Electric vehicles: charging towards a sustainable world
Equity investment analyst
Fixed Income Investment Analyst
Equity portfolio manager
February 9, 2022
EVs are on the threshold of profitability. Battery costs are falling, and innovation is expected to offset higher raw materials costs.
Challenges remain. The current shortage of chips could be a sign of future bottlenecks for new supply chains, while strategic investment is required to enable a sustainable charging network.
Traditional car companies are starting to ramp up EV production. But they have a long way to go before they can compete with established companies such as Tesla.
What has driven the recent acceleration in electric vehicle (EV) sales?
Jason Zhang: The acceleration has been largely driven by regulations and incentives in Europe and China. In Europe, for example, 2020 was the first year when automakers faced stringent emissions regulations, which incentivised them to increase EV production and sales. Additionally, multiple European governments have introduced larger purchasing subsidies on EVs as part of a broader stimulus package to rescue the economy from the pandemic. EV penetration in Europe has more than quadrupled over the past two years, surging from 4% to 20% in 2021, while in China it has tripled from 5% to 15%. While the US remains a laggard with a penetration level of about 5%, regulations are coming. By 2030, EV penetration levels are expected to be around 60% to 70% in Europe and China, respectively, and roughly 50% in the US1
Geography of EV penetration Global electric vehicle registration and market share
Source: IEA, Global EV Outlook 2021
Danny Jacobs: In Europe, the premium segment has largely driven sales. Early adopters have been those who can afford the higher upfront cost of an EV and often have access to another car. However, the buyer base is broadening as prices come down, the charging infrastructure improves, and choice expands, particularly in popular segments like SUVs. The key to cracking mass market adoption of EV is for the industry to create an EV that is as cheap and convenient to own and operate as traditional ICE (internal combustion engine) vehicles. While the industry is getting there, it has yet to fully meet this challenge.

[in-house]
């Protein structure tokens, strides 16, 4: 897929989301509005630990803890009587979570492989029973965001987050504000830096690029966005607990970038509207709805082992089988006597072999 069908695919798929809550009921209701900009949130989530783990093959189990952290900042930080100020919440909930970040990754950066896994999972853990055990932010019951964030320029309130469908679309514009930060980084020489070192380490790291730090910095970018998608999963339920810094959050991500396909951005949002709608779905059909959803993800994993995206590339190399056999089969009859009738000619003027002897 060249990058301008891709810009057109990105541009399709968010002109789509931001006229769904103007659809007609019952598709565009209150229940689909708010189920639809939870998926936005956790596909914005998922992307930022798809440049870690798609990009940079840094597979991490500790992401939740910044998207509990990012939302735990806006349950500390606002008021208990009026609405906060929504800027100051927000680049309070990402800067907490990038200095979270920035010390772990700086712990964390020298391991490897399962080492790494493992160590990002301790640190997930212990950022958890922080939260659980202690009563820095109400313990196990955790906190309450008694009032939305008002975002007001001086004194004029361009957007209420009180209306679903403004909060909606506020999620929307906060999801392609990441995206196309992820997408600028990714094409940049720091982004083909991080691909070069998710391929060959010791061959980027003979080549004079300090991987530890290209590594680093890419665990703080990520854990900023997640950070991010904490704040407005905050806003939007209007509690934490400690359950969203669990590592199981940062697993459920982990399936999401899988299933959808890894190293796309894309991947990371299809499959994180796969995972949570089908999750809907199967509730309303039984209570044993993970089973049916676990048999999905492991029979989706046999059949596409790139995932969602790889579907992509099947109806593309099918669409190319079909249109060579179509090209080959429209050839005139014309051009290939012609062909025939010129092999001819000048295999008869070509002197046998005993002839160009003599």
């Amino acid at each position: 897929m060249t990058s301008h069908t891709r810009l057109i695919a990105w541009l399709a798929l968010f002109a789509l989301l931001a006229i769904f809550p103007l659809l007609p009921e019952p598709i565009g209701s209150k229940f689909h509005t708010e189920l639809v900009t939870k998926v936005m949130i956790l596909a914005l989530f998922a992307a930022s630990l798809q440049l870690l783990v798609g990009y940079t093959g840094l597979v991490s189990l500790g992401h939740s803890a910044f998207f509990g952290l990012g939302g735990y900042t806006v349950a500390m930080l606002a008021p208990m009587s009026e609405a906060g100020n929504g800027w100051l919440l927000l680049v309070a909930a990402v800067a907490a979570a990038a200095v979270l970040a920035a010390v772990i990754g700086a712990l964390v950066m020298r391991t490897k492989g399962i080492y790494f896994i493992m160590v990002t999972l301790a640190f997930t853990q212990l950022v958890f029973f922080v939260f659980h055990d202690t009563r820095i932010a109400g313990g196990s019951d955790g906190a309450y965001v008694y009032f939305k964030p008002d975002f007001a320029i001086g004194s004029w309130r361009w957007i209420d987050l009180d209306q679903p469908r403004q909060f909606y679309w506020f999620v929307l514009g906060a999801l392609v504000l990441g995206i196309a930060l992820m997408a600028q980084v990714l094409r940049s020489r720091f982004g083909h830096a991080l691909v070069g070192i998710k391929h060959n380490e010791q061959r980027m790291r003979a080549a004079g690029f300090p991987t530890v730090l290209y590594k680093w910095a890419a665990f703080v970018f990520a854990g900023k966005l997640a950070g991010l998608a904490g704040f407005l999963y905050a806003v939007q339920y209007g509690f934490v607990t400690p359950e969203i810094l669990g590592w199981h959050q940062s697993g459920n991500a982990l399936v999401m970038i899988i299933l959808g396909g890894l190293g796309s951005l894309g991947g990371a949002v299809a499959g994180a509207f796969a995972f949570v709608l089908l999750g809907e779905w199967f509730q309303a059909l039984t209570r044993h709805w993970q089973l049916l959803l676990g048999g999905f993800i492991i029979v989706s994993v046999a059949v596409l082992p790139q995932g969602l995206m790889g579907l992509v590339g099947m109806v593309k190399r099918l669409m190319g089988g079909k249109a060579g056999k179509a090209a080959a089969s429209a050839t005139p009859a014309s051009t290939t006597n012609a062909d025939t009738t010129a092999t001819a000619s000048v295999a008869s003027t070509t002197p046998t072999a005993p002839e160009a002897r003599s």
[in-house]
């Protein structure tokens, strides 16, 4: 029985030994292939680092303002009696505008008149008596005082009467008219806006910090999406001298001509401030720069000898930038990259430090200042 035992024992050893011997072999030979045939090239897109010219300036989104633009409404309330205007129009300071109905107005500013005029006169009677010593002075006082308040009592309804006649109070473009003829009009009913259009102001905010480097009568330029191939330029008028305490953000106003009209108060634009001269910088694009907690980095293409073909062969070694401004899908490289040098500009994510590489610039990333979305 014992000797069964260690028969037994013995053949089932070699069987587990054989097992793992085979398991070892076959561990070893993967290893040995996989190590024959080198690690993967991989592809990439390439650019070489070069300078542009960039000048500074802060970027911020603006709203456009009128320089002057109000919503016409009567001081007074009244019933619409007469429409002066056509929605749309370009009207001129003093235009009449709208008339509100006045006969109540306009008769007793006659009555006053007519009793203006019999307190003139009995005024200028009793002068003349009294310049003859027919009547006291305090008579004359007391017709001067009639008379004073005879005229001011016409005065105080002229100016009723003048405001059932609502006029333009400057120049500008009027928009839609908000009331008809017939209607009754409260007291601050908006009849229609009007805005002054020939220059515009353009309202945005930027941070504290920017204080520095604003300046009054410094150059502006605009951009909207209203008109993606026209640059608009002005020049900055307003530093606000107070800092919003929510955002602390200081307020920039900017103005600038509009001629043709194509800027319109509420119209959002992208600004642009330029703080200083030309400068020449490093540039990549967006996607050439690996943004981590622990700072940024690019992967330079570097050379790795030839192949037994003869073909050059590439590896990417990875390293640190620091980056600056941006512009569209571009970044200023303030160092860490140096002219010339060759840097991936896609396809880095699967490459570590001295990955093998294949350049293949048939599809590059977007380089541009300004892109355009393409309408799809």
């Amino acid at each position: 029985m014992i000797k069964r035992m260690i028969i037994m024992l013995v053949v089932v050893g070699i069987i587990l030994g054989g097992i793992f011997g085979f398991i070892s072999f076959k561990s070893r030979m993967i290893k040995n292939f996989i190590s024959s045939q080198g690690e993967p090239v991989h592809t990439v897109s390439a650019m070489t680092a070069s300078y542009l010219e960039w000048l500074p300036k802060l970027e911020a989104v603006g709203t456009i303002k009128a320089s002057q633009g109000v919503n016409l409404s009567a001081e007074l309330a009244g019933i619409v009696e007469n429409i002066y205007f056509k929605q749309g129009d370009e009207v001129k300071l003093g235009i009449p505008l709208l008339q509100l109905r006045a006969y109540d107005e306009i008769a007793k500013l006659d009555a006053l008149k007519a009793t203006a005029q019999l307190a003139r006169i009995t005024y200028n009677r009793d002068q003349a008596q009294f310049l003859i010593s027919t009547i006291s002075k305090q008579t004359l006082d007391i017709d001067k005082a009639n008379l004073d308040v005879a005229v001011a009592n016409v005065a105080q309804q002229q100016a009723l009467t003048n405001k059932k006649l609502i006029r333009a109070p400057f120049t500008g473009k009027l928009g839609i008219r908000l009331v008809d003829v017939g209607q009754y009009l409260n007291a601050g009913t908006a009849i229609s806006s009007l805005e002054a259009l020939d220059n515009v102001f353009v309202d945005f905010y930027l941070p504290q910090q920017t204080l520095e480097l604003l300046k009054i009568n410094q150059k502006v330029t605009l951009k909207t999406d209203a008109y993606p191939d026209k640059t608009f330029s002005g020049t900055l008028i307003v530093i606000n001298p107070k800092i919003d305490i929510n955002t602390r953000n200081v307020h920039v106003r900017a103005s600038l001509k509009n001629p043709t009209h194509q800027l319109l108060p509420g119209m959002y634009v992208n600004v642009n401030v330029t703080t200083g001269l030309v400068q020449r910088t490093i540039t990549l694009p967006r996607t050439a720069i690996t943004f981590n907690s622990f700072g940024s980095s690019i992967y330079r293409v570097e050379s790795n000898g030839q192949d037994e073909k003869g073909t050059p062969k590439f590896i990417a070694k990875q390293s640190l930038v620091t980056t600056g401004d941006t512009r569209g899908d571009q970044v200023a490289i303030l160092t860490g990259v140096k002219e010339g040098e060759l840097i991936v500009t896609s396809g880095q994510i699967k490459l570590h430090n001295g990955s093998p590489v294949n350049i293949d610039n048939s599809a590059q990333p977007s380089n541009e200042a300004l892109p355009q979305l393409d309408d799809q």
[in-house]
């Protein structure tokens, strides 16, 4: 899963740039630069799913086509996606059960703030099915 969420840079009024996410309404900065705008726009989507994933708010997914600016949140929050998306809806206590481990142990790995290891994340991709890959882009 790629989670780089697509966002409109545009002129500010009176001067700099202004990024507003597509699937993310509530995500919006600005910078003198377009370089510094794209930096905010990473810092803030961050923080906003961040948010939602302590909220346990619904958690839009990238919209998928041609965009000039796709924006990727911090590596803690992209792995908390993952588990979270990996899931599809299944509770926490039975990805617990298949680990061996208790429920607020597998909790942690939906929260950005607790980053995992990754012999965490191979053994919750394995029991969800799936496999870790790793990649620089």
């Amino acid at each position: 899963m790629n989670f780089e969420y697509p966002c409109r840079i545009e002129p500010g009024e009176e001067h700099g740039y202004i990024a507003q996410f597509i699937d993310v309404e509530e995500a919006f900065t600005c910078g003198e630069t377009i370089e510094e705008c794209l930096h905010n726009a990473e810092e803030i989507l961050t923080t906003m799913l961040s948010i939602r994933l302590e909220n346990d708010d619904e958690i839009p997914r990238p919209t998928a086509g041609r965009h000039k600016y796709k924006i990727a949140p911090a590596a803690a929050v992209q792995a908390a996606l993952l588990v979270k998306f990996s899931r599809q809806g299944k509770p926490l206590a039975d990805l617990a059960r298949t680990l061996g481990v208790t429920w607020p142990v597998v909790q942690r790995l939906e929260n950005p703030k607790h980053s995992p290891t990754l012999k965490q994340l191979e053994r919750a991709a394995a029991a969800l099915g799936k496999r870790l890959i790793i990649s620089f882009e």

Are we nearing the point where EVs are as cheap as traditional vehicles?
Jason Zhang: The cost of batteries is the reason that EVs continue to be more expensive than ICE cars. There has been good progress on reducing battery costs, which have fallen over the last decade, although rising raw material prices have limited progress more recently. Nevertheless, by 2025, we could reach a level where a compact EV will be on a cost parity with a comparative ICE vehicle. Mini EVs with small battery packs are already becoming economical. In China, for example, the best-selling EV is the Wuling Hongguang MINI, which sold around 400,000 units in 20212. While it has a battery pack of only 10 kilowatt hours (kWh) compared to the Tesla Model 3’s 60 kWh, the overall cost of the battery is only about US$1,500. This means the car can retail for about US$5,000 plus subsidies, which is already cheaper than the comparable ICE car.
Piyada Phanaphat: Rising raw material costs have slowed down the pace of reduction in battery costs as lithium, cobalt and nickel prices have surged. However, innovation could help to offset these higher costs. China has diversified from using only NCM (nickel cobalt manganese) batteries, reverting back to LFP (lithium iron phosphate) batteries that now command more than half of the market due to their lower costs. While LFP batteries have inferior range, their cost advantage has allowed for a new entry-level battery.
Reducing battery costs will make EVs more affordable